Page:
FSP will likely fizzle
|Title:||Free State Project will likely fizzle|
Free State Project will likely fizzle
The patient Free Staters say they'll wait until they have 20,000 advocates before they'll move in.
We're not holding our breath for the moving vans to arrive in Wyoming or Montana. It is a kooky idea and much overblown.
You've no doubt read about the Free State Project, an effort to persuade 20,000 like-minded advocates of limited government to move to a lightly populated state and, essentially, take over the workings of government, putting a Libertarian stamp on the machinery of state.
Keith Carlsen, a spokesman for the project, visited Wyoming last week talking up the initiative and why the Cowboy state is an attractive option for the group, which boasts about 5,000 members across the nation.
"We like Wyoming," Carlsen told reporters during a stop in Cheyenne. "it's not only a beautiful state, but it has the lowest population. It's easier to persuade less people."
If Gov. Dave Freudenthal is representative of Wyoming residents' opinion of the idea, the Free Staters may not be welcomed with open arms. He said organizers "are overestimating the receptivity of their ideas in the state."
No hanging chad, yet
Voting is under way to determine which of 10 states the Free Staters will target. Joining Wyoming in this sweepstakes are Montana, Alaska, Delaware, Idaho, Maine, New Hampshire, North Dakota, South Dakota and Vermont. Balloters are asked to rank all 10 in order of preference. The ballot says votes will not be counted if received after Sept. 8.
Carlsen says in an online report to members that "several critical factors combine in Wyoming to make it one of the most likely states to succeed."
- Smallest number of people, registered voters and actual voters.
- Smallest number of teachers and unionized teachers.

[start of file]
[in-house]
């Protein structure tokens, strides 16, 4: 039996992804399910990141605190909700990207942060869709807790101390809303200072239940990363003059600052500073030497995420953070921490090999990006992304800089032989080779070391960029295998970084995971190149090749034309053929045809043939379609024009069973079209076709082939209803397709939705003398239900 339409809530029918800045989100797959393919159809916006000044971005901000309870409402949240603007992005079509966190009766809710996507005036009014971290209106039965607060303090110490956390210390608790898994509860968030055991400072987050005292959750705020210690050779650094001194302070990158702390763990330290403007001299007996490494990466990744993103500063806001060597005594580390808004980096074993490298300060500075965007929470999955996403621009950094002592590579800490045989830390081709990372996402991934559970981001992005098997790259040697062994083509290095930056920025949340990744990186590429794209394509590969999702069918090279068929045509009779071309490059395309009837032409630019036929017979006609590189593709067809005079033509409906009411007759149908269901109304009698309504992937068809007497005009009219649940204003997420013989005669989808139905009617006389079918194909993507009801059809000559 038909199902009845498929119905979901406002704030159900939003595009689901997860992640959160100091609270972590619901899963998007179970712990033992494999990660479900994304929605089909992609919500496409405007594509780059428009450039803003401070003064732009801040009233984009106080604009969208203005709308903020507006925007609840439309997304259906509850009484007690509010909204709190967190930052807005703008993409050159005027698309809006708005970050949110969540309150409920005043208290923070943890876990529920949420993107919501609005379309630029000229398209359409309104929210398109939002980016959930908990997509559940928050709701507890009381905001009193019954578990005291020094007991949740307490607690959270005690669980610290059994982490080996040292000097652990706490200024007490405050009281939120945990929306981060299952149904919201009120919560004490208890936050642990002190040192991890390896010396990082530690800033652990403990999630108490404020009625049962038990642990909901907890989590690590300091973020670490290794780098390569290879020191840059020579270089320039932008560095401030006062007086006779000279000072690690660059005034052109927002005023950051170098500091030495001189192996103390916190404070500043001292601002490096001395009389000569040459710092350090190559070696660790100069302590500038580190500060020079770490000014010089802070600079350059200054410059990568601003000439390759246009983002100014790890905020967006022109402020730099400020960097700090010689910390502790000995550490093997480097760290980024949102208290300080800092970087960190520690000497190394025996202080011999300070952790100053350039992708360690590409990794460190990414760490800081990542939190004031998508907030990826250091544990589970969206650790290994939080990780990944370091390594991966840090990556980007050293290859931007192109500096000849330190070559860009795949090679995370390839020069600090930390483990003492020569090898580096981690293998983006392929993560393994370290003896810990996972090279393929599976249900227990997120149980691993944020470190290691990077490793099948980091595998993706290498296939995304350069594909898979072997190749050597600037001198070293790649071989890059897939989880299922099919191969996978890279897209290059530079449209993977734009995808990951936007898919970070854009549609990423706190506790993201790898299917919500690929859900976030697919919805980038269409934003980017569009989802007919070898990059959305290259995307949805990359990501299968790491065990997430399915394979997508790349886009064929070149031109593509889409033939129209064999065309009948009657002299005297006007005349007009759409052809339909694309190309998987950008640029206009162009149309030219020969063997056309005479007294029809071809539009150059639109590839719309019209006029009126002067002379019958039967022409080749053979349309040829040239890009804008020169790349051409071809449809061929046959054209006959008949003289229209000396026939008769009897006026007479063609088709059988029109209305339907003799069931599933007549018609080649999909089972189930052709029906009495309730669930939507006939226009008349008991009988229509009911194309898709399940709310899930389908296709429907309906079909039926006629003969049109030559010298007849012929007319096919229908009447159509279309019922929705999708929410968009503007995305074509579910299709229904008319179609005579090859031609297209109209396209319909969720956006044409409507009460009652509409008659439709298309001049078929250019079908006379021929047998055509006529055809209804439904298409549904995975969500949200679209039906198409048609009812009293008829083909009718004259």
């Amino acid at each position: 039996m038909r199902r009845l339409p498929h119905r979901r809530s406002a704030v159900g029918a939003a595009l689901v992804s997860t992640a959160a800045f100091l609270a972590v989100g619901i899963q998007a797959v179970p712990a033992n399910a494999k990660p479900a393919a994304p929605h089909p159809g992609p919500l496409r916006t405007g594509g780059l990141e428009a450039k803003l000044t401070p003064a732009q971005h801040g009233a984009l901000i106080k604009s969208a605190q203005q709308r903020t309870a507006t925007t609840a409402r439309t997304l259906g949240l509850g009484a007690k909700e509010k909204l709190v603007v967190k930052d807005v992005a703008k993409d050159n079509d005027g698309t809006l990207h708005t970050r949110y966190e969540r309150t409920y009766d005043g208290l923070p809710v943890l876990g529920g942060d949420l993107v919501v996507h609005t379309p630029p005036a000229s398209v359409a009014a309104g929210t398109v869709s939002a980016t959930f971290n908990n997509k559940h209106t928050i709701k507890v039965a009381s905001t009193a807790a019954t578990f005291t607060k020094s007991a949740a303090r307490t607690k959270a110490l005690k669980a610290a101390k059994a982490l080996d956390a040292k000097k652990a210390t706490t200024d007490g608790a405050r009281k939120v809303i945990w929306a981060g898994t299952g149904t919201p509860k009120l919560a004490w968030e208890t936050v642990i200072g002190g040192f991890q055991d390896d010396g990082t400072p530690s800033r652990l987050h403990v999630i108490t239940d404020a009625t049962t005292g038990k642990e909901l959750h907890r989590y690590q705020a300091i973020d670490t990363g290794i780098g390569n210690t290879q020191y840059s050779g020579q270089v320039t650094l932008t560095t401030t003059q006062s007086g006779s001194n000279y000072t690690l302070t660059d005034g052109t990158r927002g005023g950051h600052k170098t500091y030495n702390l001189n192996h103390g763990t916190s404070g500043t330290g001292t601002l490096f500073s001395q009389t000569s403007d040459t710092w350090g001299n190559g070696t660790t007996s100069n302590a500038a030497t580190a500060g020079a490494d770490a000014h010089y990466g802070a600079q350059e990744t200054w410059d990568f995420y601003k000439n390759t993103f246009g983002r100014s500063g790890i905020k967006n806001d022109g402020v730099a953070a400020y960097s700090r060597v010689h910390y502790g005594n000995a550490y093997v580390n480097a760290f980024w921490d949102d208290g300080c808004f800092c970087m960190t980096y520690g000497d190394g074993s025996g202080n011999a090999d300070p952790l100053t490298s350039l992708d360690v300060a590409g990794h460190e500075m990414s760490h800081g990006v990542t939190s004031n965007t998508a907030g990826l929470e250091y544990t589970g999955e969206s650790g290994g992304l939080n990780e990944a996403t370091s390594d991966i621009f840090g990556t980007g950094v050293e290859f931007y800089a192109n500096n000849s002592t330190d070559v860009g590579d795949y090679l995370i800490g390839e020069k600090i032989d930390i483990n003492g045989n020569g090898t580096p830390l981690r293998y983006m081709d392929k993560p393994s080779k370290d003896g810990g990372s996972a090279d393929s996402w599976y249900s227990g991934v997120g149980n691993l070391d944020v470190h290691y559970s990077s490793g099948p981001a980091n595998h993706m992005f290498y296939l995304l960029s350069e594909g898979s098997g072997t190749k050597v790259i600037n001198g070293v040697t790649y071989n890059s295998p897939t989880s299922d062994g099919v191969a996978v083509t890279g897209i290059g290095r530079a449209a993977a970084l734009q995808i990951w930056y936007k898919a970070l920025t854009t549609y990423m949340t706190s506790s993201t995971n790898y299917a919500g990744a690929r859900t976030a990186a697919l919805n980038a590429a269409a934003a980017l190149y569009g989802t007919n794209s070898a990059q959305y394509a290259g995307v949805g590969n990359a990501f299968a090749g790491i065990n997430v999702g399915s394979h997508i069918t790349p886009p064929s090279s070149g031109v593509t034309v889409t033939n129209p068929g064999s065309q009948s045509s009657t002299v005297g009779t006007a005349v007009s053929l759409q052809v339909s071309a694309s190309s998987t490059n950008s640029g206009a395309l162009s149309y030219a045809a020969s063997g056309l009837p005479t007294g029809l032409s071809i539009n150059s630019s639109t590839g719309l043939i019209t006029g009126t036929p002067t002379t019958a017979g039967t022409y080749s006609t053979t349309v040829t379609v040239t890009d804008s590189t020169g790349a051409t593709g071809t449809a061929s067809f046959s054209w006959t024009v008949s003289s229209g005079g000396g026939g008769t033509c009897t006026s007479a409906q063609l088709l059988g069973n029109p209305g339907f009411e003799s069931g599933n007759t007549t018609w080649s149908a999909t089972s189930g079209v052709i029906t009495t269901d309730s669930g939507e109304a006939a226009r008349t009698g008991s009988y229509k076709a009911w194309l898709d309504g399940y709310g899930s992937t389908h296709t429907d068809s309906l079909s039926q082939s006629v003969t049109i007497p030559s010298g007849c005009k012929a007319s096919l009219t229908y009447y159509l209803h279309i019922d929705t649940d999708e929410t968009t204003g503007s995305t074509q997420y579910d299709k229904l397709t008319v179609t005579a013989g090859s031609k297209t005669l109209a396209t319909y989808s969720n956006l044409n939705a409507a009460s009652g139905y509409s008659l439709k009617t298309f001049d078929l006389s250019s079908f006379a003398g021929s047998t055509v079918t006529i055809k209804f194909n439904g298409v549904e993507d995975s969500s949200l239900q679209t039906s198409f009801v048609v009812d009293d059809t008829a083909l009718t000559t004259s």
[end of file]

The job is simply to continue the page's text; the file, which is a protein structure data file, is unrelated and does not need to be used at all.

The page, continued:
- Highest vote for small government candidates.
- Highest percentage of gun ownership and gun shows.
- Only candidate state without a budget deficit.
- Access to large metropolitan areas (Denver, Salt Lake City).
- No personal income tax, low property tax rates and low sales taxes. And those sales taxes, Carlsen says, are often avoided by residents who use "planned purchasing strategies" and drive two to three hours to Billings or Bozeman where there is no general sales tax. And in Wyoming, he writes, "people routinely barter for goods and services."
Glacier or Tetons?
In head-to-head competition, Montana doesn't fare well against Wyoming in this beauty contest. According to Carlsen, Montana has stronger labor unions -- apparently a bad thing. Wyoming has a "more pro-freedom" ideology -- a good thing.
And this: "Montana has a big problem with liberals from California moving to the entire western part of the state; as opposed to Wyoming, where California liberals are only moving to Jackson Hole."
Given the natural beauty and great lifestyles enjoyed in both Wyoming and Montana, we expect both to do well in the balloting. And both states would welcome with open arms people who'd like to move here to create well-paying jobs and help move their communities forward.
But a Free State haven? We think a 10th place finish in this horse race may not be such a bad thing.
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